It took Yael just slightly longer to come up with: "Kmo pa'am she'avra?"
It took Ziva a moment to realize that she'd frozen. She spent the last week trying hard to not think how similar Ray and Michael turned out, but Yael's Like last time? kicked that wide open. Not just that, though - it was getting increasingly harder to remember just why she couldn't let Yael have any more of her.
Ziva forced her arms to relax, forced herself to say something, anything. "Kim'at." Then she almost froze again - she hadn't meant to say Almost in Hebrew.
"I'm sorry," Yael said, more quietly than before. Then she turned and left Ziva standing there.
By the time Ziva remembered she had a cup of coffee, it had gone cold.
"What are you doing here?" G demanded as Yael slid into the passenger seat and closed the door behind her.
"It's called protocol," she told him. She placed one cup in the holder and sipped on the other one. She kept the And you antagonized everyone else who can sit with you in reserve, in case he tried to throw her out.
"Really?" he said. He picked up the cup and took a sip through the safety cover - carefully; the cup was still hot. His expression shuttered off as the taste registered; the lines of his body blanked out as well. "Hot chocolate is protocol, now? Small wonder we always need to bail your ass."
"The ancient Mayans used to drink cocoa on guard duties," she said mildly, "and that didn't even have sugar in it." Small wonder you need to buy off other people's ideas was virtually required, but she wasn't trying to exacerbate this. She'd known the hot chocolate would upset him, but she couldn't bring herself to bring him coffee when she knew he never drank that voluntarily but he did like all things sweet and comforting.
"And see where that got them," he replied. He hadn't taken another sip yet, but he hadn't put the cup down, either.
"Clearly, guards at the gate are effective against biological warfare," she said dryly.
"The Europeans didn't mean to employ biological warfare."
"Not at first."
He raised a single eyebrow. The twist at the corner of his mouth made that a mockery of one of her usual expressions.
Well. She walked straight into this one, didn't she. She would've smiled, if she thought he'd understand it as Well-played and not in a more sinister way. Instead, she raised her coffee in a silent toast and drank some.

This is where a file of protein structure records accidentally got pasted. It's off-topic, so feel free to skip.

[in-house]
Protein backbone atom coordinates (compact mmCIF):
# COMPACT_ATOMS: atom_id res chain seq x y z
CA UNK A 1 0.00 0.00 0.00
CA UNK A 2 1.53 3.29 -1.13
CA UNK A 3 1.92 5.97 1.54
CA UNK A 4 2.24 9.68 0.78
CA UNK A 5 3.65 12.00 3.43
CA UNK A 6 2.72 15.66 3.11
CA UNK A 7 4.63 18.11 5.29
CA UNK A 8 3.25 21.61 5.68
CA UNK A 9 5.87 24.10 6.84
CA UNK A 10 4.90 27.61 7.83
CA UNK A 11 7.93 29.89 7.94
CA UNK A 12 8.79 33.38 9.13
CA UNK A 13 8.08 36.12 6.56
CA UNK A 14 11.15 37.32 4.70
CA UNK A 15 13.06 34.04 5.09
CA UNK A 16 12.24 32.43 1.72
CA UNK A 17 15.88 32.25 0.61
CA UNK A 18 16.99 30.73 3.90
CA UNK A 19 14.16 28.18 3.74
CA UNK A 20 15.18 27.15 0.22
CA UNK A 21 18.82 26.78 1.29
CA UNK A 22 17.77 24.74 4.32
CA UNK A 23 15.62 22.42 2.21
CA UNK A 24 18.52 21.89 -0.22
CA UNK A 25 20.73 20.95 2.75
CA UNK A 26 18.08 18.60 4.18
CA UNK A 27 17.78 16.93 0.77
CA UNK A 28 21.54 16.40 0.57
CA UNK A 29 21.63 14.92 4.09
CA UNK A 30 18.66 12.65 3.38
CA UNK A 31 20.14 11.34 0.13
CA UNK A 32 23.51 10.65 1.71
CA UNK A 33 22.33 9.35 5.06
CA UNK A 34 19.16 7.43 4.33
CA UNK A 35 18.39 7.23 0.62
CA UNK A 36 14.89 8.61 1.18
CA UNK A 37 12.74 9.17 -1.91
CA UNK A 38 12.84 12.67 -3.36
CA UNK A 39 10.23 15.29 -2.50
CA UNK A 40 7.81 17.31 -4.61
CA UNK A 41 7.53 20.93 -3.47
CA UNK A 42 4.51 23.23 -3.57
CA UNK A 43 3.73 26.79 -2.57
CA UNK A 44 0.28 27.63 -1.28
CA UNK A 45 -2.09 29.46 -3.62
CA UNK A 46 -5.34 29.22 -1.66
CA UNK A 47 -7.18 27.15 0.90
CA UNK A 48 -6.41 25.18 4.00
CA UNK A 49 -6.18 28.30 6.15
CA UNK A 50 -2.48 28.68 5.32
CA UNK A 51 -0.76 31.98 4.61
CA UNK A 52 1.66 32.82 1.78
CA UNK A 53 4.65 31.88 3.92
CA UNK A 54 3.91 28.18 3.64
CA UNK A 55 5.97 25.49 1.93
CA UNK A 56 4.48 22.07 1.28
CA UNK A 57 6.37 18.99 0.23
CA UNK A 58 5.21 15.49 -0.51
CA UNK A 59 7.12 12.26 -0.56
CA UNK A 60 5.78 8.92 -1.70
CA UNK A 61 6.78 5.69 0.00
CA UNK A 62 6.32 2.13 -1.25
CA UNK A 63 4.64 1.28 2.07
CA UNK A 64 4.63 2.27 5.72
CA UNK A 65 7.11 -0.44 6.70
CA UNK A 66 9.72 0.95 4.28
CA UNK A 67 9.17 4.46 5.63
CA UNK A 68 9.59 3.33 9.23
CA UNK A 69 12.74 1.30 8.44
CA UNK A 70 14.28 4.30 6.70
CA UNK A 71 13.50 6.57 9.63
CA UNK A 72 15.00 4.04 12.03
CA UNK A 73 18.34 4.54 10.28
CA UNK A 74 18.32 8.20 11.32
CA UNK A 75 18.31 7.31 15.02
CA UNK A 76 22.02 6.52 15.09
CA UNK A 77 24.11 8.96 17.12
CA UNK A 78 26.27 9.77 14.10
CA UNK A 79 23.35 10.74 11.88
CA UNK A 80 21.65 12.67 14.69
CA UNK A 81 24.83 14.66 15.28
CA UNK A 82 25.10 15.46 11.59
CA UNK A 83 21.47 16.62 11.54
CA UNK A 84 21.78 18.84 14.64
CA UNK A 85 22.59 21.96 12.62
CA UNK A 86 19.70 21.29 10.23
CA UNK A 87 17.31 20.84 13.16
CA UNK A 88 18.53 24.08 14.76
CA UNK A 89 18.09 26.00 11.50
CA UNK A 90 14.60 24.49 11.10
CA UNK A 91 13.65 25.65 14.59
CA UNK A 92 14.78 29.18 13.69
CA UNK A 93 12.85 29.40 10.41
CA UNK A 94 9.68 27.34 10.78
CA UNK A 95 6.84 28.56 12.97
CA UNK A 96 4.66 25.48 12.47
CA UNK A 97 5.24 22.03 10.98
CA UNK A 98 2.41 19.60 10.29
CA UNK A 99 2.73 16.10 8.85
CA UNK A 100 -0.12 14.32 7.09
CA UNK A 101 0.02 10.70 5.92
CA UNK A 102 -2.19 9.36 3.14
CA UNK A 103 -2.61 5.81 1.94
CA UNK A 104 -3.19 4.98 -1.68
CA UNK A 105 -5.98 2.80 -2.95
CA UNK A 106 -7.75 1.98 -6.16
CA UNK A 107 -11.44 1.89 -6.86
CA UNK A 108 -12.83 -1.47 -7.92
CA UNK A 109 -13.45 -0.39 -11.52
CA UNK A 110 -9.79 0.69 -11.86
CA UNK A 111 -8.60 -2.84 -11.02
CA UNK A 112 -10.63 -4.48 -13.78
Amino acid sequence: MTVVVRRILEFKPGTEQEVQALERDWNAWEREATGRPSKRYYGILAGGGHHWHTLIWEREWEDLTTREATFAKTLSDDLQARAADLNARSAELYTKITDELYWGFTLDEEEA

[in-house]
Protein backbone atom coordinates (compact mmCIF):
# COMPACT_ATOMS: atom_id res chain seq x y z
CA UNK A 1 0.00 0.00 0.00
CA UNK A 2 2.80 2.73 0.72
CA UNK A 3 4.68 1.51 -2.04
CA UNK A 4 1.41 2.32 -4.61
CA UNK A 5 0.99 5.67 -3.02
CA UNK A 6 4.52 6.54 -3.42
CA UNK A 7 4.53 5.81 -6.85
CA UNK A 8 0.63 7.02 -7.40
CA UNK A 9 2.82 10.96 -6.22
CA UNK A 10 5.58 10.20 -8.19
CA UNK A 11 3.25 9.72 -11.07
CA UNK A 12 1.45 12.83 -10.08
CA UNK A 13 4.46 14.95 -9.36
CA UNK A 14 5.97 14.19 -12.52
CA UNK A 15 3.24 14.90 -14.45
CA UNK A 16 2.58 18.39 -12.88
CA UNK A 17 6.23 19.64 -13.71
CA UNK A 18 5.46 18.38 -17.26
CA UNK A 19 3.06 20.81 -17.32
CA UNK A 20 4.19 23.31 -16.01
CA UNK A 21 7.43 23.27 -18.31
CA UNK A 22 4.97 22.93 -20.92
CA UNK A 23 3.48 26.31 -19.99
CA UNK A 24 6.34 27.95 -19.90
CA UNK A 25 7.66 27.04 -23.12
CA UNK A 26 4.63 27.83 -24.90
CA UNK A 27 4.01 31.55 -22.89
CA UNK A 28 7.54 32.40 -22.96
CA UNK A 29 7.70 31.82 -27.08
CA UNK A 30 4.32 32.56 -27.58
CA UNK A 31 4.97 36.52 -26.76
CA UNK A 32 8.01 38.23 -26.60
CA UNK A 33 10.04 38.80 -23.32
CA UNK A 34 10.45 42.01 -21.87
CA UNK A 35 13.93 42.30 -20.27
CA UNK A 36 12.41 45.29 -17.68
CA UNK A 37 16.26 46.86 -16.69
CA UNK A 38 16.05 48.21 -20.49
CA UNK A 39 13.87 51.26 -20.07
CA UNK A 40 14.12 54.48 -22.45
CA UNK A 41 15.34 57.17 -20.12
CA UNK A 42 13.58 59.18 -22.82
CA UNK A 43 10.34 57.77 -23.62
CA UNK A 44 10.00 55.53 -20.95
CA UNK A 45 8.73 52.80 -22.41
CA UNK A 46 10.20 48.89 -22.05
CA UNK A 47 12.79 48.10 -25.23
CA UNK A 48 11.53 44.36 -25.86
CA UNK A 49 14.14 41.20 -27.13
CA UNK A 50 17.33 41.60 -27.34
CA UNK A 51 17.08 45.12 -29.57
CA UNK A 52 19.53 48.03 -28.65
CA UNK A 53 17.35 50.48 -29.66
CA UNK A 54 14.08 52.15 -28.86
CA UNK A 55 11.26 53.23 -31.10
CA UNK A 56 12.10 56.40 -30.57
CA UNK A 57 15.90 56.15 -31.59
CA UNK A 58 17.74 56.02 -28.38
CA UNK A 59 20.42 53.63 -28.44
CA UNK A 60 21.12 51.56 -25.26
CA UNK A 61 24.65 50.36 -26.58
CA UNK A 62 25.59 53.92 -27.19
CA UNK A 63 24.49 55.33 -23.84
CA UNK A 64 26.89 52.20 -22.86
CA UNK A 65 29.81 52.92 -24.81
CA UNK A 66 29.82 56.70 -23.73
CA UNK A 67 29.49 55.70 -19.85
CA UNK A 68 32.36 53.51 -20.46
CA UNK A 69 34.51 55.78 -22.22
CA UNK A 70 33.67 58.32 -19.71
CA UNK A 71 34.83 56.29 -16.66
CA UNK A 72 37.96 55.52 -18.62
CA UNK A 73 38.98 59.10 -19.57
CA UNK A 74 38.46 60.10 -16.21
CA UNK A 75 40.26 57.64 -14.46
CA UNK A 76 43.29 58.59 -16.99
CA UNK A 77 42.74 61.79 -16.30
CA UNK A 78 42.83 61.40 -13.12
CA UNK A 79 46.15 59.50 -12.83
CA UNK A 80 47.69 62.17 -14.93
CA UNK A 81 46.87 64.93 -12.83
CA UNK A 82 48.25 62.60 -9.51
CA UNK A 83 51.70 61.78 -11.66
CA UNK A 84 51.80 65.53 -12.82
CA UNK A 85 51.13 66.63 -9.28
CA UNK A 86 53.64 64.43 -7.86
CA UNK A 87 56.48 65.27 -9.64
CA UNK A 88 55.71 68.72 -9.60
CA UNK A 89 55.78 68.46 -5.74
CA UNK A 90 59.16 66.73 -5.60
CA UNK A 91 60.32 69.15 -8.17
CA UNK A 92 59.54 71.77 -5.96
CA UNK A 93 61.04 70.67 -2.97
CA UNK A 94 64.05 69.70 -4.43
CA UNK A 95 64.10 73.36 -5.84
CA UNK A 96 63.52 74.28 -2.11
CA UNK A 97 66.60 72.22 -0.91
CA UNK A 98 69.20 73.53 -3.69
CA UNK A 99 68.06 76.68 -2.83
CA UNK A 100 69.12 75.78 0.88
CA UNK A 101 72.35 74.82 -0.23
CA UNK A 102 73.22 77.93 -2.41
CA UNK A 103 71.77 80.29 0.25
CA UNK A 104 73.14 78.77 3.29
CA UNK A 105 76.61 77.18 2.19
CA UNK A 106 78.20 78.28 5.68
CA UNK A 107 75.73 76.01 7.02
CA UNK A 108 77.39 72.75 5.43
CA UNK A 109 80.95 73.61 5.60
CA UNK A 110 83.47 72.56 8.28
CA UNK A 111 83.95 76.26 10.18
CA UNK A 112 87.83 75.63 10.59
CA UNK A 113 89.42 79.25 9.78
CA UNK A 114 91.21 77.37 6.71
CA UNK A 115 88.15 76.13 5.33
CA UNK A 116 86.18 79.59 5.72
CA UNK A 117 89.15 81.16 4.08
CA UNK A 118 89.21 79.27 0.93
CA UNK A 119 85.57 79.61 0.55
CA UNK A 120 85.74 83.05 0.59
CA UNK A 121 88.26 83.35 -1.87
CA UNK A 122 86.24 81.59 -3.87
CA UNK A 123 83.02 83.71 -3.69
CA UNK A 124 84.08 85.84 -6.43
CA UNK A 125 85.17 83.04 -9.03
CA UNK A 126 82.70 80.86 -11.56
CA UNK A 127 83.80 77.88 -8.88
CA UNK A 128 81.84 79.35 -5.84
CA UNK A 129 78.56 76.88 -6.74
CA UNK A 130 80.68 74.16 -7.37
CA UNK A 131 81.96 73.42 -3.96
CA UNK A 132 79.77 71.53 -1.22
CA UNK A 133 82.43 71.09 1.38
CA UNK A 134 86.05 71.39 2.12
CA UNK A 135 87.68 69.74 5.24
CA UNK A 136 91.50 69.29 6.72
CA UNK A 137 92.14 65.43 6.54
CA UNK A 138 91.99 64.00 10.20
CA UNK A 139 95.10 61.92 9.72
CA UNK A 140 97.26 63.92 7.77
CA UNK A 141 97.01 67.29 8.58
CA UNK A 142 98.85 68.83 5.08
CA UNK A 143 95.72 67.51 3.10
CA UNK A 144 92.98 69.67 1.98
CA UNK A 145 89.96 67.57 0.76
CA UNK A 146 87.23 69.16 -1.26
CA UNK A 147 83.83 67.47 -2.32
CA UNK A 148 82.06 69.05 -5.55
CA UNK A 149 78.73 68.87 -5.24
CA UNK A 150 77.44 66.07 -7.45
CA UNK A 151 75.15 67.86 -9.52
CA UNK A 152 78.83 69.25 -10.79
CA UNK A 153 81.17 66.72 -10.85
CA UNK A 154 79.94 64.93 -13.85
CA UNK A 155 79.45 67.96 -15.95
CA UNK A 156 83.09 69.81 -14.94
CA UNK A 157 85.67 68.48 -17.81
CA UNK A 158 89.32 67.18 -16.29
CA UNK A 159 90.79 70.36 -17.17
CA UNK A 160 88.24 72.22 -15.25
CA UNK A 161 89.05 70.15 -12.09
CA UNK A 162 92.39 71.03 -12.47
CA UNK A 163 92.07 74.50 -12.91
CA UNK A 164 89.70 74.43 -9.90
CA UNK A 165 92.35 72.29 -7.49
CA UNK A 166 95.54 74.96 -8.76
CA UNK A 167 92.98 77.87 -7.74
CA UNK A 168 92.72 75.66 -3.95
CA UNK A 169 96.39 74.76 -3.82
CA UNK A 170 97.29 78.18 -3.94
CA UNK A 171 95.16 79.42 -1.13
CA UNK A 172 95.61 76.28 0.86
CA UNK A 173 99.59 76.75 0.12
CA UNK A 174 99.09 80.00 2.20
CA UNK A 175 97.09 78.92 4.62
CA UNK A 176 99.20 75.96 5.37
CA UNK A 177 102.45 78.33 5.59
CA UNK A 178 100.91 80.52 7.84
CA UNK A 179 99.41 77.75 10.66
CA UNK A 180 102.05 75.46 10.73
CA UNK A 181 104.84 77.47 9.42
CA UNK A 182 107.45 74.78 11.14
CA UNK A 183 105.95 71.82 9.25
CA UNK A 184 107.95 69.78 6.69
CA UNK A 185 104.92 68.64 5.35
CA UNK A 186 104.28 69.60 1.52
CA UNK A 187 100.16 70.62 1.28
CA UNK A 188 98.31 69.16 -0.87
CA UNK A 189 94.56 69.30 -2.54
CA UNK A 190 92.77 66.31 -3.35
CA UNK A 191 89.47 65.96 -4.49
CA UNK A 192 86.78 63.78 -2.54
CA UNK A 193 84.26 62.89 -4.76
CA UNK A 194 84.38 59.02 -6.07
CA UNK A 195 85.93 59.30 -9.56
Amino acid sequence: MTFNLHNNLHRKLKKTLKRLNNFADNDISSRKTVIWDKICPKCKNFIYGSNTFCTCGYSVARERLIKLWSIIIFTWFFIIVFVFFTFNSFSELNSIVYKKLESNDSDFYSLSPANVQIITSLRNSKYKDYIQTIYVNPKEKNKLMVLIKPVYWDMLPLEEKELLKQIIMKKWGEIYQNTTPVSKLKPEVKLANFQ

He took another sip from the hot chocolate, relaxing minutely into the seat.
She'd first characterized this kind of behavior on his part as Gibbs-like, driven by a need for dominance that was basic to his personality. That was before he came close enough to touch, putting his hand not a centimeter from her skin. People usually avoided getting this close to her, let alone those who understood her skill set. What she'd gleaned at the touch also told her why he'd done it: he'd been the subject of abuse, before, and likely at the hands of a woman. Likely - judging by his reaction - in an intimate context. He had something to prove, here. With her.
There was more than one way to prove that sort of thing. She considered the idea as she drank her coffee slowly, listening to the chatter on the comm and gazing out the car's windows, keeping track of their environment. It would be complicated, and difficult. She may not have enough time to complete the play. No harm in that case, though. There didn't seem to be a risk of prohibitive harm associated with any eventuality, should she attempt this play. She had no reason to not do this and the payoff, should it succeed, would be worth the effort.
Well worth the effort.
After a little over an hour of trying to interview one Engineer Sara Roberts - who was a lot more interested in running systems tests than talking to them, dismissing the threat to her with "You're here now and you're clearly on top of everything" - Gibbs and Ziva found a quiet corner in the hanger to confer in.
"This woman takes home documents, her laptop," Ziva hissed. "So what if she keeps them in a locked drawer? I'd bet that the information for the attacks foiled in Israel came from her house."
"Yeah," Gibbs agreed. "Still need to look at that ledger, though."
"Get that ledger, get those people to get you copies of anything you need, confirm that theory," Gibbs ordered. He pointed at Roberts, who was arguing with two other engineers. "And sit on her."
Ziva gave him a look that said Did you really think I'd do otherwise? "You're going to her house, yes?"